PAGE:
In his book Cosmic Communist Constructions Photographed, Frédéric Chaubin documents 90 buildings in 14 former-USSR republics belonging to what he calls the 'fourth age' of Soviet architecture. They reveal an unexpected rebirth of imagination, a burgeoning that took place from 1970 until 1990 and in which, contrary to the 20s and 30s, no 'school' or main trend emerges. These buildings represent a chaotic impulse brought about by a decaying system. Their diversity announces the end of the Soviet Union.
The half-mile walk downhill to the actual city, with the upper wind shrieking vainly and savagely through the skyward peaks in the background, was something of which the smallest details will always remain engraved on my mind. Only in fantastic nightmares could any human beings but Danforth and me conceive such optical effects. Between us and the churning vapors of the west lay that monstrous tangle of dark stone towers, its outre and incredible forms impressing us afresh at every new angle of vision. It was a mirage in solid stone, and were it not for the photographs, I would still doubt that such a thing could be. The general type of masonry was identical with that of the rampart we had examined; but the extravagant shapes which this masonry took in its urban manifestations were past all description.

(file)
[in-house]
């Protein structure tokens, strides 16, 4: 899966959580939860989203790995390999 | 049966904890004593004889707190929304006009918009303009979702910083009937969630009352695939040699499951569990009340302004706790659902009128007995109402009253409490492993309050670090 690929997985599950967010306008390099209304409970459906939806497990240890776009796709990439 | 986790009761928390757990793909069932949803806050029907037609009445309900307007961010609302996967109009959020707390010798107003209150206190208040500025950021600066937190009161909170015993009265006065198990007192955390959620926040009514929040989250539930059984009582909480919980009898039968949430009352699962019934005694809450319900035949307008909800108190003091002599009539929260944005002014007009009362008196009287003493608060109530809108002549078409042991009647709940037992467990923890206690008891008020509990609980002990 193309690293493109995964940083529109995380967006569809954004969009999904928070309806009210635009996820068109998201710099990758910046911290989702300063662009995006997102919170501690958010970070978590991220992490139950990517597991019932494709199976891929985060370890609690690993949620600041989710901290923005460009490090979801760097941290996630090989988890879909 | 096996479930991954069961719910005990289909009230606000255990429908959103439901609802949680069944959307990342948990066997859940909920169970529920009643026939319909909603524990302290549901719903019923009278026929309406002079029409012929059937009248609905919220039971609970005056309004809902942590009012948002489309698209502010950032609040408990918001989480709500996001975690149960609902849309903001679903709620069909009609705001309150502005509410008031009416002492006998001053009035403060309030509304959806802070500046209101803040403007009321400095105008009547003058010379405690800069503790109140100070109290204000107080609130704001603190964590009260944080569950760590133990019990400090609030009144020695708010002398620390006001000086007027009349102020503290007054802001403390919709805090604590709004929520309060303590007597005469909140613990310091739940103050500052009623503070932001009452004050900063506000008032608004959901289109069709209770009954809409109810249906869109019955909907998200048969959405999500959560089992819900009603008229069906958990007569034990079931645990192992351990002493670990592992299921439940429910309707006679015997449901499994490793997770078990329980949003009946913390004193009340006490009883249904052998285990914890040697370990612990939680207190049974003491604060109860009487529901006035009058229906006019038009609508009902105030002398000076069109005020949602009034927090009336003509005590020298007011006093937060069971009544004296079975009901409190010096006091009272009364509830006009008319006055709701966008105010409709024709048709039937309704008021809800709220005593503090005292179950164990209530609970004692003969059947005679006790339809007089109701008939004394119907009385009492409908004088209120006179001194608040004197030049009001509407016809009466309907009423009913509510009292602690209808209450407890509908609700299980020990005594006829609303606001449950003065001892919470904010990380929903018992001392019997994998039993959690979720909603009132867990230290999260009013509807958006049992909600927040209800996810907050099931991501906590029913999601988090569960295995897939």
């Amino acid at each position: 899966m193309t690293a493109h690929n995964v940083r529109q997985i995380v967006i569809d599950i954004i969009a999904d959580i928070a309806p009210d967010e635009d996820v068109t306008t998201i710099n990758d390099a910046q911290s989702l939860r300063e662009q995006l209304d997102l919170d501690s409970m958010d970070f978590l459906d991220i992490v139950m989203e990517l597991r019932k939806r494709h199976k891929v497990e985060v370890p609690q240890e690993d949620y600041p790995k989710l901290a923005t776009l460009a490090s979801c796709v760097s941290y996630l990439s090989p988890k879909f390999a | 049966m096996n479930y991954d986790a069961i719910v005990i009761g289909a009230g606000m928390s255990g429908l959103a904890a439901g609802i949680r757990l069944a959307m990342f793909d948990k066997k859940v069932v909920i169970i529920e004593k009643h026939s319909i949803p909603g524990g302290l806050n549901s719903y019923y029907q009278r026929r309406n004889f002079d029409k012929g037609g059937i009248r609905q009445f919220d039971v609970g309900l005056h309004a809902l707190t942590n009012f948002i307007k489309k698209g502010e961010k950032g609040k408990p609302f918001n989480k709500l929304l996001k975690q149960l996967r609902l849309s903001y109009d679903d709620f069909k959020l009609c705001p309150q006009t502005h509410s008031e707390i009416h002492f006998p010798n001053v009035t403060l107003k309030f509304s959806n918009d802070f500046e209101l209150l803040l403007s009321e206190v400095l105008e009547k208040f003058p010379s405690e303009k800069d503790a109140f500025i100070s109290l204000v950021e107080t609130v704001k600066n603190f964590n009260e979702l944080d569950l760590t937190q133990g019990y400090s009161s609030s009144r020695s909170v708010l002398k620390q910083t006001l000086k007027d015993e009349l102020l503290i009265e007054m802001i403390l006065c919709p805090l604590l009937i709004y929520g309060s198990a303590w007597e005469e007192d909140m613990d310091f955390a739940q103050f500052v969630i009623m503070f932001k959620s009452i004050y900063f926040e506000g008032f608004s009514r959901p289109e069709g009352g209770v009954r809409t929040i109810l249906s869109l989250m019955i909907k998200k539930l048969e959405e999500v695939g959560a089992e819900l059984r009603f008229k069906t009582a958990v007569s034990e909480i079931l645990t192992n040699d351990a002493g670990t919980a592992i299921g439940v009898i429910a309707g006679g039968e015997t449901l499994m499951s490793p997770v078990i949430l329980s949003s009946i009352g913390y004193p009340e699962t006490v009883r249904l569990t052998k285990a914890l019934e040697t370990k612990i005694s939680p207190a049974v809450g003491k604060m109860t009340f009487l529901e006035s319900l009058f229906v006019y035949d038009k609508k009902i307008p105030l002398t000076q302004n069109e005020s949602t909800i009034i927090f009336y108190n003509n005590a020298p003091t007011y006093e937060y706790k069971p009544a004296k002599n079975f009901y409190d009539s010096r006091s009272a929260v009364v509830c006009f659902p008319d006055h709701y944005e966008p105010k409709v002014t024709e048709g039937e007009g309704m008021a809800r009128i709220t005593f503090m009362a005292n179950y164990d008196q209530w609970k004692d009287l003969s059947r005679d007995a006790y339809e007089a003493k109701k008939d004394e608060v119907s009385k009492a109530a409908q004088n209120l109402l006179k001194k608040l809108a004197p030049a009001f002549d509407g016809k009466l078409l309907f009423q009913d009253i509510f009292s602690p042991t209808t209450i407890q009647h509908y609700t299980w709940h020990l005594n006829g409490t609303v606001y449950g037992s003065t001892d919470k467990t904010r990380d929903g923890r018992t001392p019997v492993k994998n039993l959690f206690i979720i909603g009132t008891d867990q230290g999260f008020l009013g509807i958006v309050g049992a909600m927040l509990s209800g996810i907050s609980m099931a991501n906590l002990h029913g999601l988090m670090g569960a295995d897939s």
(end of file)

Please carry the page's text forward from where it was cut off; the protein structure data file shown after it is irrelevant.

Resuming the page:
Even the pictures illustrate only one or two phases of its endless variety, preternatural massiveness, and utterly alien exoticism. There were geometrical forms for which an Euclid would scarcely find a name — cones of all degrees of irregularity and truncation, terraces of every sort of provocative disproportion, shafts with odd bulbous enlargements, broken columns in curious groups, and five-pointed or five-ridged arrangements of mad grotesqueness. As we drew nearer we could see beneath certain transparent parts of the ice sheet, and detect some of the tubular stone bridges that connected the crazily sprinkled structures at various heights. Of orderly streets there seemed to be none, the only broad open swath being a mile to the left, where the ancient river had doubtless flowed through the town into the mountains.
Howard P. Lovecraft, At the Mountains of Madness
Five-pointed arrangements my ass!